Targeting BCL11A/nuclear receptor complexes in breast tumour cells using CRISPR-Cas9 genome editing tool

Clemente Olivo, Maria del Pilar (2017) Targeting BCL11A/nuclear receptor complexes in breast tumour cells using CRISPR-Cas9 genome editing tool. MRes thesis, University of Nottingham.

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Many breast cancer patients can respond well to therapies that target Estrogen Receptor, Progesterone Receptor and Human Epidermal Growth Factor 2 (HER-2). However, a proportion of patients (15%) lack expression of these proteins, the so-called triple negative breast cancers (TNBC). TNBC tumours arise from basal cells and have generally poor prognosis, as there are no targeted therapies available. Identifying molecular biomarkers for TNBC tumours will improve diagnosis, treatment and generation of novel targeted therapies. Transcription co-repressor BCL11A, a proto-oncogene in hematopoietic cell malignancies, is also highly expressed in TNBC and it has been shown to be required for TNBC tumour growth. Previous work from our group demonstrated interactions of BCL11A with several orphan Nuclear Receptors expressed in tumours, including NR2E3/PNR. It has been reported that NR2E3/PNR regulates ESR1 (ERalpha) expression in ERalpha-positive cell lines, and recent unpublished data from our group indicates it can heterodimerise with another nuclear receptor, PPARgamma. Therefore, this study investigates the hypothesis that BCL11A/NR2E3 complexes may contribute to repression of ESR1 expression in TNBC tumours. In addition, we wanted to investigate potential interactions of NR2E3/PNR and PPARgamma in breast cancer cells. We employed the CRISPR Cas9 genome editing technique to target the BCL11a, NR2E3/PNR and PPARgamma genes in the TNBC cell line MDA-MB-468. Disruption of these genes in situ would generate useful cell models to study these complexes and their role in gene regulation and tumourigenesis. Although hampered by the poor ability of MDA-MB-468 to propagate from sorted single cell isolates, we present evidence for successful targeting of BCL11A, NR2E3/PNR and PPARgamma genes by CRISPR editing. We also report the derivation of a PPARgamma overexpressing clone of MDA-MB468 that shows increased sensitivity to Rosiglitazone.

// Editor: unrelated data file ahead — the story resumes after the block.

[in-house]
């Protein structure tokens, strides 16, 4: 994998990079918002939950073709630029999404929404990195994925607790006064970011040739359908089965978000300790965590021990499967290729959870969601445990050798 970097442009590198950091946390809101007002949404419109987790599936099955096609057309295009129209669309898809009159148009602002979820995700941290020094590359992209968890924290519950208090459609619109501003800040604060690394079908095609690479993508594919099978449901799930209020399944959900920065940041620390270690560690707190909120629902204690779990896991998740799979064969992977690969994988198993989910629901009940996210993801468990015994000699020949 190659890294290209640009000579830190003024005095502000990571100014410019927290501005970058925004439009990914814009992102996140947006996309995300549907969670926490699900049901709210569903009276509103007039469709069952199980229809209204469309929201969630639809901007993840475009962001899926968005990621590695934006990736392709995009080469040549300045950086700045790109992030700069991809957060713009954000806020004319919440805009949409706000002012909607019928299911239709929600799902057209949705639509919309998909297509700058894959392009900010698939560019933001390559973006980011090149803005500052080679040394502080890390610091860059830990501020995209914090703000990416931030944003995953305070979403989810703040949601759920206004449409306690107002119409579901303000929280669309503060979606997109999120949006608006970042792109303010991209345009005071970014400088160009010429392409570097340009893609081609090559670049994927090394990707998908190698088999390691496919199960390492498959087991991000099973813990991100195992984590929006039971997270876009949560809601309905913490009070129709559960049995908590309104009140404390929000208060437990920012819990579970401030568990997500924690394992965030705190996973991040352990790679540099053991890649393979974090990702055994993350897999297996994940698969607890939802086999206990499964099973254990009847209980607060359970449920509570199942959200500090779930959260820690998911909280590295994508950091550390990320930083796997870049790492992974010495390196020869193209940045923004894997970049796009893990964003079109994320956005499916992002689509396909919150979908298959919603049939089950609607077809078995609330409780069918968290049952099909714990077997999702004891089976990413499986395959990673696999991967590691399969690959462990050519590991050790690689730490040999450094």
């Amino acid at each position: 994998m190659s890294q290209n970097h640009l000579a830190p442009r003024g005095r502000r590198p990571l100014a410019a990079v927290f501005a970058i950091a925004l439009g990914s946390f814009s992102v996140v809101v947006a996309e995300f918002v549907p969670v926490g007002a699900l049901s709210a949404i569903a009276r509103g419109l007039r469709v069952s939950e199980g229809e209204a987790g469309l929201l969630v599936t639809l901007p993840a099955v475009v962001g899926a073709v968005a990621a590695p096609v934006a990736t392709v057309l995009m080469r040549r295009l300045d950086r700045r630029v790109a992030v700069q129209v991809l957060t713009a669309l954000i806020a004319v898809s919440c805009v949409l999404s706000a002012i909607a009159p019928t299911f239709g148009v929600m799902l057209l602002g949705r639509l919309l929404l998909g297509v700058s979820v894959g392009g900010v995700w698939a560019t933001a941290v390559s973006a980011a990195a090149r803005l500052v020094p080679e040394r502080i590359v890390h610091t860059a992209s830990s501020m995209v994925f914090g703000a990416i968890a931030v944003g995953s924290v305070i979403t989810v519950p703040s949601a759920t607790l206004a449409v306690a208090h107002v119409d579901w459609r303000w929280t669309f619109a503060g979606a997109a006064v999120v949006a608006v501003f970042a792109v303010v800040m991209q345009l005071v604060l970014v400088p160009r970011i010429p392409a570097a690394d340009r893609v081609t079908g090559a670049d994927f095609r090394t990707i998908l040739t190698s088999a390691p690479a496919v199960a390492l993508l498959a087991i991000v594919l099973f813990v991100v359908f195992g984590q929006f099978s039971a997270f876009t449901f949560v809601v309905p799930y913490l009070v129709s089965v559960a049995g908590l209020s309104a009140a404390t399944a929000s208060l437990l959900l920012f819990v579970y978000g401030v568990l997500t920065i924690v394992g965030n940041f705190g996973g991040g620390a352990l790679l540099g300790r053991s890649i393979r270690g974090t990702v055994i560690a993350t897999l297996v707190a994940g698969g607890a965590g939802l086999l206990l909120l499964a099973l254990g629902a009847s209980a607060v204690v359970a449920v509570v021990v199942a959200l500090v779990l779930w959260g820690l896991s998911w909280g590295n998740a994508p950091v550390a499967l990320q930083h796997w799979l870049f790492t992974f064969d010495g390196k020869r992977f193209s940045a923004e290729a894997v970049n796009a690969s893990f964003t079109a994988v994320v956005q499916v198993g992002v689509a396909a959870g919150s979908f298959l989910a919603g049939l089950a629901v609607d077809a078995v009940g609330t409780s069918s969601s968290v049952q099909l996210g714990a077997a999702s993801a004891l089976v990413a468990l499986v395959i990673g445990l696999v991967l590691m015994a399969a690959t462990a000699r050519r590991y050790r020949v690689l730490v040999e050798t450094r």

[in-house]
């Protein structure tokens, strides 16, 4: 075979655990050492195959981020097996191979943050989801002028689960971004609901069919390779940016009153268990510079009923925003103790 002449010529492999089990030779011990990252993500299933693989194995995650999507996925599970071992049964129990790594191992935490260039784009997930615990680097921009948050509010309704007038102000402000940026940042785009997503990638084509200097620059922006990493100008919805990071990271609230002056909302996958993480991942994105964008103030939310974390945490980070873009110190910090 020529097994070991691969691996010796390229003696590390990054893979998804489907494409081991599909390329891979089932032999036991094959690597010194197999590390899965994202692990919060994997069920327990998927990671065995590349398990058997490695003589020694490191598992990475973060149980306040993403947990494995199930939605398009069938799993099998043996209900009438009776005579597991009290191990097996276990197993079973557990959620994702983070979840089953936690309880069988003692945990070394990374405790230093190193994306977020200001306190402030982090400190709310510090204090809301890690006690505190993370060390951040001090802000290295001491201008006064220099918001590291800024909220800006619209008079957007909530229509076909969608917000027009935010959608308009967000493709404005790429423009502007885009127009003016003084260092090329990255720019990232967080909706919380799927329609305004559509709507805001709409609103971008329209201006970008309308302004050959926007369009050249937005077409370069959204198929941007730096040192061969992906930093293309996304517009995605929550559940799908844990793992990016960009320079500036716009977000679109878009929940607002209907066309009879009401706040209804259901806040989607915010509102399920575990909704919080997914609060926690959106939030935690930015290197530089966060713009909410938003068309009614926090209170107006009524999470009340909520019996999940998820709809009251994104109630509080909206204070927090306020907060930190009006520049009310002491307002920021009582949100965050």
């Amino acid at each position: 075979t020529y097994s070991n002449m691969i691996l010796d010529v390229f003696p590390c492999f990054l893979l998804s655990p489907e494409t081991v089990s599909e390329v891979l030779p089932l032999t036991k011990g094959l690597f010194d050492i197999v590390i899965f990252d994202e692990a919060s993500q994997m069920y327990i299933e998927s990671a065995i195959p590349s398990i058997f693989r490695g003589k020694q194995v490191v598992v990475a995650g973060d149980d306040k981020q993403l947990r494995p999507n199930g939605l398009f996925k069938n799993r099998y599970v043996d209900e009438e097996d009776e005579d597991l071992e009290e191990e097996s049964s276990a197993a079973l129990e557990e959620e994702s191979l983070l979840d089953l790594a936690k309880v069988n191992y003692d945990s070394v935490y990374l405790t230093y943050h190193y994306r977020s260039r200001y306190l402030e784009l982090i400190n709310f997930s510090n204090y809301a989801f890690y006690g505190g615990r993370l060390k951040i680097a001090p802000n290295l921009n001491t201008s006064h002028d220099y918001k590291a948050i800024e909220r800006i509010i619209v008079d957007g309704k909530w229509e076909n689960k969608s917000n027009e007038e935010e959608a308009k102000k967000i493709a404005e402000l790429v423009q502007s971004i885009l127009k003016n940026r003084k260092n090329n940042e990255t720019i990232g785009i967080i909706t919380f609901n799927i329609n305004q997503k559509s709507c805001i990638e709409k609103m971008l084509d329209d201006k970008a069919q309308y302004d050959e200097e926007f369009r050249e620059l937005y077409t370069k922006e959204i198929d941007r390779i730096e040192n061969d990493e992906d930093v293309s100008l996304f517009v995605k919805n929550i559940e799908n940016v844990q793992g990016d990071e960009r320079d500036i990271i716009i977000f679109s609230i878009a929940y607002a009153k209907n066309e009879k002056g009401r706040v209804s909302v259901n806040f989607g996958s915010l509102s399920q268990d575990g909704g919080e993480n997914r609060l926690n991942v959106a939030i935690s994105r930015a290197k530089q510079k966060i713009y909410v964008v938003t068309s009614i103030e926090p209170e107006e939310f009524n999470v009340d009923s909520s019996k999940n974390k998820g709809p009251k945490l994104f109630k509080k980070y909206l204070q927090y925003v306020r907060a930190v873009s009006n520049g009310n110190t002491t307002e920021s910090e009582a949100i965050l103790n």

Item Type: Thesis (University of Nottingham only) (MRes)
Supervisors: Heery, David
Collins, H.
Subjects: Q Science > QP Physiology > QP501 Animal biochemistry
R Medicine > RC Internal medicine > RC 254 Neoplasms. Tumors. Oncology (including Cancer)
Faculties/Schools: UK Campuses > Faculty of Science > School of Biosciences
Item ID: 39482
Depositing User: Clemente Olivo, Maria
Date Deposited: 25 Aug 2017 12:57
Last Modified: 07 May 2020 12:47

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